the Health and Safety Code should be amended to reflect the  
            following national data standards:

               a.     The data element, "Preferred language spoken" has  
                 been adopted and defined by the National Uniform Billing  
                 Committee, Accredited Standards Committee (ASC) X12, and  
                 Joint Commission;

               b.     In 1996, California adopted the data element for a  
                 condition or external cause of injury present "at"  
                 admission to describe whether a condition was present at  
                 admission to the hospital.  However, present "on"  


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                 admission was later adopted as the national standard for  
                 reporting; and,
               c.     The national federal requirement to adopt the coding  
                 guidelines of the revised international disease  
                 classification system (also known as ICD-10), effective  
                 October 1, 2014, will replace "external cause of injury"  
                 with "external causes of morbidity". 
          3.Related legislation.  
               a.     AB 975 (Wieckowski and Bonta) revises California's  
                 non-profit community benefits requirements to include  
                 multispecialty clinics and narrows the activities that  
                 constitute community benefits, creates a definition of  
                 charity care, requires OSHPD to develop a standardized  
                 methodology for calculating community benefit, calculate  
                 the value of community benefit for submitting entities,  
                 and to issue civil penalties for noncompliance with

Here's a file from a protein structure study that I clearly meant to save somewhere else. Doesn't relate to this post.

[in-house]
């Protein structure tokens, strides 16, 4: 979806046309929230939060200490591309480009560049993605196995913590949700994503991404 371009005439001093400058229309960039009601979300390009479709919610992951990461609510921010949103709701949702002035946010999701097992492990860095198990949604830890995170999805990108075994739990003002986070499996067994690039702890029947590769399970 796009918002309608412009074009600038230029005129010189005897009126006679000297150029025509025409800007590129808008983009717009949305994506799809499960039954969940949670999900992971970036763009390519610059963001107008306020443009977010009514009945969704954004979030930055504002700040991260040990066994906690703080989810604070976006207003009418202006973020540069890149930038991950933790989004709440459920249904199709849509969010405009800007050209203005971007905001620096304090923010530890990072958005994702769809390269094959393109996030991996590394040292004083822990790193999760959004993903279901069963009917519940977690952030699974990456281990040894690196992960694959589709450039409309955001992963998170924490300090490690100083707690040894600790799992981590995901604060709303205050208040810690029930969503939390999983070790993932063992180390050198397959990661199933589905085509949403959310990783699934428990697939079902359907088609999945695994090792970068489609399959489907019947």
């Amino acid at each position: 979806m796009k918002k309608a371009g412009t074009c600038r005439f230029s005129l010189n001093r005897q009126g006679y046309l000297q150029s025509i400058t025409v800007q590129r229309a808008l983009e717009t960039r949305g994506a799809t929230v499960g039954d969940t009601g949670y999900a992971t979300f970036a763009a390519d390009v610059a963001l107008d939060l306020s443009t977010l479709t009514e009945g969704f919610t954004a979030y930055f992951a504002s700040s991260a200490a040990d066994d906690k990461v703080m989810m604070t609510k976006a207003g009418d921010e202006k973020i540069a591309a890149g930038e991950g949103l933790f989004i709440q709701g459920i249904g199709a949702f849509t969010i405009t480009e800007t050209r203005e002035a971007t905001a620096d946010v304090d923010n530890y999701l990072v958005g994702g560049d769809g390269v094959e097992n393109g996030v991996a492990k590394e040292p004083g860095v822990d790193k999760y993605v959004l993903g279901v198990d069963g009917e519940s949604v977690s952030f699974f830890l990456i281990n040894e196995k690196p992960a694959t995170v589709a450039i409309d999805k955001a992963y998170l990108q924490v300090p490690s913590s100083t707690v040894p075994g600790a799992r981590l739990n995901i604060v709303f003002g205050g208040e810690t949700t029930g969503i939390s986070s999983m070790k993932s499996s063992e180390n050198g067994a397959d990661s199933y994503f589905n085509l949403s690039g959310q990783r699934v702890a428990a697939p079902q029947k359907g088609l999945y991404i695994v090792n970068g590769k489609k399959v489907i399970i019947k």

filing requirements.  Provides a rebuttable presumption  
                 that hospitals are organized as for profit if operating  
                 revenue exceeds 10% of operating expenses during the  
                 immediate preceding fiscal year.

               b.     AB 1312 (Brown) authorizes the Department of Public  
                 Health to, without taking regulatory action, update the  
                 California Code of Regulations to standards of practice  
                 developed by recognized state or national associations by  
                 posting on its Internet Web site in accordance with  
                 specified notice, public comment, and hearing  
               c.     SB 508 (Hernandez) requires OSHPD, with the support  
                 from the California Health and Human Services Agency, to  
                 use hospital inpatient discharge data to develop a health  
                 disparity report to assess the levels of measurable  
                 health disparities in the state.
          4.Prior legislation.  
               a.     AB 2381 (Mojonnier) Chapter 1326, Statutes of 1984,  
                 transferred the hospital data collection programs from  
                 the California Health Facilities Commission to OSHPD.

               b.     SB 680 (Figueroa) Chapter 898, Statutes of 2001,  
                 revised the schedule and expanded the number of reports  
                 OSHPD is required to publish on risk-adjusted outcomes,  


          AB 1382 | Page 4

                 added physician outcomes for those reports on surgical  
                 conditions or procedures, and permitted OSHPD to obtain  
                 all data elements reasonably necessary to complete the  
                 risk-adjusted outcome reports required.

          5.Support.  The American Federation of State, County and  
            Municipal Employees (AFSCME), AFL-CIO, writes in support that  
            by modernizing our health statute, this bill ensures that our  
            data collection terms match with current national data  
            collection standards.  AFSCME maintains that, as California  
            expands its pool of insured patients, it is critical to ensure  
            a smooth transition to compliance with the Affordable Care  
          Support:  American Federation of State, County and Municipal  
                    Employees, AFL-CIO

          Oppose:   None received.